Bullying is repeated aggression, either verbal, psychological or physical, conducted by an individual or groups against others. Isolated incidents of aggressive behaviour which are not condoned, cannot be described as bullying. However when the behaviour is systematic and ongoing, it is bullying. It may manifest itself in many forms such as physical aggression, damage to property, extortion, intimidation, isolation, name-calling and “slagging”. At the centre of our school’s response to bullying is the continued development of a positive school climate which focuses on respect for the individual. It is an important element of school policy to raise the awareness of bullying as a form of unacceptable behaviour.
Procedures for Noting and Reporting an incident of Bullying Behaviour
- All incidents of bullying will be investigated and dealt with by the teachers.
- Serious cases of bullying behaviour by pupils are referred immediately to the principal.
- Parents of victims and bullies will be informed earlier rather than later of incidents.
- It is made clear to pupils that when they report incidents of bullying they are not telling tales but are behaving responsibly. It is important to counteract a culture which may associate “telling” with “informing”.
- Encouraging a child to hit back is mistaken because it does not address the reasons for the bullying behaviour and it could also result in a child being seriously hurt if the bully is more adept at fighting.
Procedures for Investigating and Dealing with Bullying
- When investigating incidents of bullying behaviour, it is necessary to seek answers to questions of what, where, when, who and why?
- If pupils are found to have been involved in bullying behaviour, it will be made clear to them that they are in breach of the Code of Behaviour, and sanctions will be applied.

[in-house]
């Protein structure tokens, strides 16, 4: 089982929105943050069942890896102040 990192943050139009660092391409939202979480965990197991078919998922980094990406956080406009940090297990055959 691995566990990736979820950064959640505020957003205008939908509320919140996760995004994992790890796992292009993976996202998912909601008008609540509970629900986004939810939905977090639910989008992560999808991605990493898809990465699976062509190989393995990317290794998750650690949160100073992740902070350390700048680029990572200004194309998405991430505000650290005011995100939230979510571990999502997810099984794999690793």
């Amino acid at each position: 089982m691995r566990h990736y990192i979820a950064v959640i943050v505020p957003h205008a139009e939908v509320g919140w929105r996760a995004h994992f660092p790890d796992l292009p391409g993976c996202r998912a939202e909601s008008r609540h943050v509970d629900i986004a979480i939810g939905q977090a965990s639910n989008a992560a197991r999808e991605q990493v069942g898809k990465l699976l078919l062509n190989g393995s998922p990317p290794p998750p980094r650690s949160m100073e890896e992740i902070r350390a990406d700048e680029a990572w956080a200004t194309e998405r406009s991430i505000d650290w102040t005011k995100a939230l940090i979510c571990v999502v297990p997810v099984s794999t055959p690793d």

Work with Victims and Bullies
- Low self-esteem is an attribute which victims and bullies share. It is necessary therefore to avail of opportunities to increase feelings of self-worth among victims and bullies. Victims may need counselling to participate in activities designed to raise their self-esteem and bullies may need counselling to help them learn other ways of meeting their needs without violating the rights of others.
- Pupils who observe incidents of bullying behaviour should be encouraged to discuss them with their teachers.
- Bullying is a societal problem and a whole community approach is needed to combat bullying behaviour. The school as a community is made up of management, teachers, non-teaching staff, pupils and parents, and the promotion of home/school/community links is a vital element in the countering of bullying behaviour.
- The school’s anti-bullying code is discussed regularly in each class and explained to the children.
Anti-Bullying Code in St Colmcille’s BNS
- Every pupil has the right to enjoy his time in St Colmcille’s Boys’ National School, free from bullying, both in school and on his journey to and from school.
- Our school will not tolerate any unkind actions or remarks, even if these were not meant to hurt.
- Pupils should support each other by reporting all instances of bullying.
- Bullying is regarded as a very serious matter; no child has a right to strike another, even in “self-defence”.